I recently bought a 2000 Jeep Cherokee (XJ) with the 4.0l inline-6 engine. It had a light misfire at idle and would blink the check engine light under heavy acceleration. Here is the procedure that I used to diagnose and solve the problem.
When scanned with OBDII, the ECU reported P0300 (Random misfire) and individual misfire codes for each cylinder (P0301 - P0306). It shuddered slightly at idle and got bad fuel economy on the highway.
These are the steps that I followed to track down this issue. They are not necessarily perfect, but I hope they can help anyone else with similar symptoms on their Jeep.
When diagnosing a misfire, you should check and fix the obvious problems first. In my case, the obvious things were spark plugs and fuel. Bad spark plugs can easily cause misfires, and in this case the Jeep had 275,000 miles and spark plugs of unknown age. I pulled all six spark plugs, and all had a large gap of more than 0.040”. Replacing all six with fresh NGK ZFR5N V-Power copper plugs was in order. Unfortunately, although this smoothed out the idle, it did not solve the misfire entirely.
A clogged fuel filter could cause fuel rail pressure drop under load, which could explain the misfire on the highway. I connected my fuel pressure gauge to the test port on the fuel rail and checked fuel pressure, both at idle and under load. The pressure stayed steady at 48 psi, which indicated that the fuel pump or filter were not the culprit.
With the obvious problems ruled out, it was time to start more in depth diagnosis. The 99-01 XJs have a coil-on-plug ignition pack for all six cylinders instead of a distributor and individual plug wires. Aging coils could cause a misfire, so I pulled the coil rail and tested the resistance of the primary side of the coils.
The three coils are controlled by a four pin connector, with one shared 12V+ pin and three switched grounds. You can check the resistance of the primary coils by measuring resistance from the +12V pin to the ground pin for each of the three coils. In the XJ’s case, pin 2 is 12V+ and the other three are the individual grounds.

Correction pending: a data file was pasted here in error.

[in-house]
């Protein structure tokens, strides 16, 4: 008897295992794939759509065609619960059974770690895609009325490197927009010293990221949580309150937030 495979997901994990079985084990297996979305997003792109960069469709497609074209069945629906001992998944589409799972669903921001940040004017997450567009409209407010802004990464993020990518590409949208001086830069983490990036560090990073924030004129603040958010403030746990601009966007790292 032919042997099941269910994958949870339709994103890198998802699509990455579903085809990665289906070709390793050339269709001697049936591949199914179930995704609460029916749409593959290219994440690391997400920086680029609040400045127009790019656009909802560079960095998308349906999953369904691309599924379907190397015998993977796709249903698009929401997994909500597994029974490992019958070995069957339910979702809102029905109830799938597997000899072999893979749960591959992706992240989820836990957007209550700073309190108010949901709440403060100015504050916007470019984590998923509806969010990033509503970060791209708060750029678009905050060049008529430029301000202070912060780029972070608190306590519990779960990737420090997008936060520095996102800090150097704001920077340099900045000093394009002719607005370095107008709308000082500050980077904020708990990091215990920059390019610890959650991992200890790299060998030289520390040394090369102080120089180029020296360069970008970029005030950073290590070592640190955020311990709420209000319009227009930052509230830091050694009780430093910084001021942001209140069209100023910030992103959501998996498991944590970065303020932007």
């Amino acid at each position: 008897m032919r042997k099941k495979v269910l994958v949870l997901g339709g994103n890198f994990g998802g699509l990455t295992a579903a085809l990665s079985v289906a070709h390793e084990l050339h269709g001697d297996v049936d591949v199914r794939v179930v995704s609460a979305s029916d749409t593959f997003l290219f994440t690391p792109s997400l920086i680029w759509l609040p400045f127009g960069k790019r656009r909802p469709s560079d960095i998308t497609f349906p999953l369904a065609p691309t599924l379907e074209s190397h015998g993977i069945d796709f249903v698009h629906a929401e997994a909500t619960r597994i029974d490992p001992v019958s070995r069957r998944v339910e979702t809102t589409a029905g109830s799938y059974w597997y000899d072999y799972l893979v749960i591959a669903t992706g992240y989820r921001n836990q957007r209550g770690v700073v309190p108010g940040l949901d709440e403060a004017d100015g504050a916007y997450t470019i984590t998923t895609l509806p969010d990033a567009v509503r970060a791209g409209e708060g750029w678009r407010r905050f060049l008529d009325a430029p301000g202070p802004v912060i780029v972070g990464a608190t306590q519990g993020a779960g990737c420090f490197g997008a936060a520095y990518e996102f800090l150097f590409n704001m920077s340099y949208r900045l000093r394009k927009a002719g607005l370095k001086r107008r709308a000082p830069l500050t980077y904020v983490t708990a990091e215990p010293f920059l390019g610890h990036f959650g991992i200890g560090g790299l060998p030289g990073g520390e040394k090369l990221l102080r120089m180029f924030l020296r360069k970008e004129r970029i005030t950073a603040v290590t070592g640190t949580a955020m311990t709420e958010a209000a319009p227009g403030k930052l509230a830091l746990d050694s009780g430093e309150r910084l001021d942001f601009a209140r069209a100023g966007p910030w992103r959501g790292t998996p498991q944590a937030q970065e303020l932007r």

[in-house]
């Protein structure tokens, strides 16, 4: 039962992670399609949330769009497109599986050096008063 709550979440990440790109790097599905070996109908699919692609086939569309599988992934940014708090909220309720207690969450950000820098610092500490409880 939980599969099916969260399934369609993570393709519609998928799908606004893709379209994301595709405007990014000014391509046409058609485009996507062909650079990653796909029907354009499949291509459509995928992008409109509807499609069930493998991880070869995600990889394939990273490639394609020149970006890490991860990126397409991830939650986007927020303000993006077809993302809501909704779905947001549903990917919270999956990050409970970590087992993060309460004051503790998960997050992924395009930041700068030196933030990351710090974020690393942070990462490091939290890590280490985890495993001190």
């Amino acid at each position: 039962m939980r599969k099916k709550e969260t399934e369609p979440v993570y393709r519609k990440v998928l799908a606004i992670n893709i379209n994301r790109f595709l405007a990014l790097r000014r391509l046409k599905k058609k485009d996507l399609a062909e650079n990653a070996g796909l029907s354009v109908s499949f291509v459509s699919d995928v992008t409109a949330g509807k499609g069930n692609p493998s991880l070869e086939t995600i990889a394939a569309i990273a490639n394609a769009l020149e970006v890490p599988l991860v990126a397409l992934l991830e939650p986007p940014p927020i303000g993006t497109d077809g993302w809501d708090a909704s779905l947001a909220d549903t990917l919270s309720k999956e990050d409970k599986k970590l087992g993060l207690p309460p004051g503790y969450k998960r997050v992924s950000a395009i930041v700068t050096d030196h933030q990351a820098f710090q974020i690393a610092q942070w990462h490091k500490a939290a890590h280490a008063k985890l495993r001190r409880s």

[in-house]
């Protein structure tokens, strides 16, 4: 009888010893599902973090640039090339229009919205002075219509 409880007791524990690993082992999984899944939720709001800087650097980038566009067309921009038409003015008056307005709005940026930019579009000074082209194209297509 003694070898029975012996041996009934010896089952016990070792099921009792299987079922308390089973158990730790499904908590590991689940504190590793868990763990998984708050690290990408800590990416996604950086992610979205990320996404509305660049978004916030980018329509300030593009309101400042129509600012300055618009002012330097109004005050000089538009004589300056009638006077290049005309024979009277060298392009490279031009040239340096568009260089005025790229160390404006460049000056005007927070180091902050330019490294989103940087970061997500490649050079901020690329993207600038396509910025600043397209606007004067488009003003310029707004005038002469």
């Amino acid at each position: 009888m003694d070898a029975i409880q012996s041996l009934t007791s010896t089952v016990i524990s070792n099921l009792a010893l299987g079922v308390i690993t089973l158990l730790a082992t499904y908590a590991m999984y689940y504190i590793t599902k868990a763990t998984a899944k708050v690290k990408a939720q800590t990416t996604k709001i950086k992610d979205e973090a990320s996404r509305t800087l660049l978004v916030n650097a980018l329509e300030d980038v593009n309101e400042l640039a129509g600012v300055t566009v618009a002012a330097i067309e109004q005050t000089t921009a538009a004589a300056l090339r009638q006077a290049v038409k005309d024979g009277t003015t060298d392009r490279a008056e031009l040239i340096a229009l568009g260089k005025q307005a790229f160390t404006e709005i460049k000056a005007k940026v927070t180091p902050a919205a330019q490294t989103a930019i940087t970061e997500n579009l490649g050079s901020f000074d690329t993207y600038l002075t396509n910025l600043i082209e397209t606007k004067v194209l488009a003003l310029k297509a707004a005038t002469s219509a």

My measured resistances for the primary side of all three coils was ~1.49 ohms. This is a bit high compared to the factory service manual spec of 0.71 - 0.88 ohms, but the difference could be due to my multimeter. To be on the safe side, I measured a brand new coil from the parts store and got the exact same reading, indicating that my coil was likely not the culprit.
To be safe, I tried the new coil on the engine, but unsurprisingly it did not change the misfire.
The 4.0l is known for cracked and warped heads that cause cylinder to cylinder head gasket failures. There has also been a TSB on the engine for valves getting wedged open due to carbon buildup, which would cause no compression on the effected cylinder. To check if this was the case, I measured compression on all six cylinders. A low reading of two cylinders side-by-side would be a great hint that I had a head gasket problem.
My measurements were as follows:
For a 275,000 mile engine these numbers look pretty good. The specification is 120-150 psi with no more than 30 psi variance between cylinders, so this engine passes. It’s unlikely that low compression or bad valve seats are the culprit.
At this point, it was time to really dig in. Uneven fueling could cause the ECU to register a misfire, so it was time to pull and inspect the injectors.
Looking at the six injectors, it seemed possible that I had found thed cause. Two of the six were a different brand and serial number, and two more had large cracks in their plastic bodies.
I ordered six Bosch EV6 injectors on eBay to replace them. For now, I’m waiting for them to arrive to continue this saga.